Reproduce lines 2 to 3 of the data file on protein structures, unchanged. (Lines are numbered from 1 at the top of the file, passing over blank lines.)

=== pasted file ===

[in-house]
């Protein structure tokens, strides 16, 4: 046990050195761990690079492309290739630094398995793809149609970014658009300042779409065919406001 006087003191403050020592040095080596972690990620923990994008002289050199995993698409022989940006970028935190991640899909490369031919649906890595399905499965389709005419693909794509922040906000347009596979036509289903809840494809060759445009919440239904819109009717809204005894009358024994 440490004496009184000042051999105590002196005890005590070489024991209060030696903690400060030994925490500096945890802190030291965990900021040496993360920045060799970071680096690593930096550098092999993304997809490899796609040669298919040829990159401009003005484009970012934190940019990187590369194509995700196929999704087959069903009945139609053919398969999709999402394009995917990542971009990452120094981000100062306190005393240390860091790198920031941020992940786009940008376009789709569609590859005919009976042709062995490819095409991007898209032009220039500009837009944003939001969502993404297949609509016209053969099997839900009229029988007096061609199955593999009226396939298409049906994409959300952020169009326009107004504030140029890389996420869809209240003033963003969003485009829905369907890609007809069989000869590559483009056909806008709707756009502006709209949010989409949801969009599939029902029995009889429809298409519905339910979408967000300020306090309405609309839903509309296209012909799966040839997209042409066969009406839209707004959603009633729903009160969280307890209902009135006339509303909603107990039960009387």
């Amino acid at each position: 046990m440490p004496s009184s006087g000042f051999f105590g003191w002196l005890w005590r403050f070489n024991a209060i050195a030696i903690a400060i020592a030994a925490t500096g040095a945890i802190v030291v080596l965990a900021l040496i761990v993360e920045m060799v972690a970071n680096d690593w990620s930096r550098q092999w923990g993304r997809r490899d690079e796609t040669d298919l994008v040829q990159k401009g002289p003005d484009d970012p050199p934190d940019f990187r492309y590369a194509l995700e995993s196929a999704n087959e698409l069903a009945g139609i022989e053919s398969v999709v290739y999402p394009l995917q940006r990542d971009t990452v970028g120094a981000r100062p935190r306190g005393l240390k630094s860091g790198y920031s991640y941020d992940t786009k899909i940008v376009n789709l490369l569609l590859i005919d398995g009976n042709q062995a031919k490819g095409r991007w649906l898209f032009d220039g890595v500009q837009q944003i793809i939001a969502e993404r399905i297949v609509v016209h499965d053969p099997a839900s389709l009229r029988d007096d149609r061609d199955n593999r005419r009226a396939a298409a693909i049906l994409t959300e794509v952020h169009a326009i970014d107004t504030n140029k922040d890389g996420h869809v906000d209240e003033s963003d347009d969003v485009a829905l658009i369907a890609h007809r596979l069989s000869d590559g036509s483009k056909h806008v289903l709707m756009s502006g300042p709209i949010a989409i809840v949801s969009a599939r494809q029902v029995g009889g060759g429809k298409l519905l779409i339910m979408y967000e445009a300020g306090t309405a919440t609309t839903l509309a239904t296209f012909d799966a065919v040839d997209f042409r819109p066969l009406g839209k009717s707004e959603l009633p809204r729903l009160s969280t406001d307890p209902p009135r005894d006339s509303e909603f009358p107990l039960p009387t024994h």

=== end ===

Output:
């Protein structure tokens, strides 16, 4: 046990050195761990690079492309290739630094398995793809149609970014658009300042779409065919406001 006087003191403050020592040095080596972690990620923990994008002289050199995993698409022989940006970028935190991640899909490369031919649906890595399905499965389709005419693909794509922040906000347009596979036509289903809840494809060759445009919440239904819109009717809204005894009358024994 440490004496009184000042051999105590002196005890005590070489024991209060030696903690400060030994925490500096945890802190030291965990900021040496993360920045060799970071680096690593930096550098092999993304997809490899796609040669298919040829990159401009003005484009970012934190940019990187590369194509995700196929999704087959069903009945139609053919398969999709999402394009995917990542971009990452120094981000100062306190005393240390860091790198920031941020992940786009940008376009789709569609590859005919009976042709062995490819095409991007898209032009220039500009837009944003939001969502993404297949609509016209053969099997839900009229029988007096061609199955593999009226396939298409049906994409959300952020169009326009107004504030140029890389996420869809209240003033963003969003485009829905369907890609007809069989000869590559483009056909806008709707756009502006709209949010989409949801969009599939029902029995009889429809298409519905339910979408967000300020306090309405609309839903509309296209012909799966040839997209042409066969009406839209707004959603009633729903009160969280307890209902009135006339509303909603107990039960009387």
């Amino acid at each position: 046990m440490p004496s009184s006087g000042f051999f105590g003191w002196l005890w005590r403050f070489n024991a209060i050195a030696i903690a400060i020592a030994a925490t500096g040095a945890i802190v030291v080596l965990a900021l040496i761990v993360e920045m060799v972690a970071n680096d690593w990620s930096r550098q092999w923990g993304r997809r490899d690079e796609t040669d298919l994008v040829q990159k401009g002289p003005d484009d970012p050199p934190d940019f990187r492309y590369a194509l995700e995993s196929a999704n087959e698409l069903a009945g139609i022989e053919s398969v999709v290739y999402p394009l995917q940006r990542d971009t990452v970028g120094a981000r100062p935190r306190g005393l240390k630094s860091g790198y920031s991640y941020d992940t786009k899909i940008v376009n789709l490369l569609l590859i005919d398995g009976n042709q062995a031919k490819g095409r991007w649906l898209f032009d220039g890595v500009q837009q944003i793809i939001a969502e993404r399905i297949v609509v016209h499965d053969p099997a839900s389709l009229r029988d007096d149609r061609d199955n593999r005419r009226a396939a298409a693909i049906l994409t959300e794509v952020h169009a326009i970014d107004t504030n140029k922040d890389g996420h869809v906000d209240e003033s963003d347009d969003v485009a829905l658009i369907a890609h007809r596979l069989s000869d590559g036509s483009k056909h806008v289903l709707m756009s502006g300042p709209i949010a989409i809840v949801s969009a599939r494809q029902v029995g009889g060759g429809k298409l519905l779409i339910m979408y967000e445009a300020g306090t309405a919440t609309t839903l509309a239904t296209f012909d799966a065919v040839d997209f042409r819109p066969l009406g839209k009717s707004e959603l009633p809204r729903l009160s969280t406001d307890p209902p009135r005894d006339s509303e909603f009358p107990l039960p009387t024994h």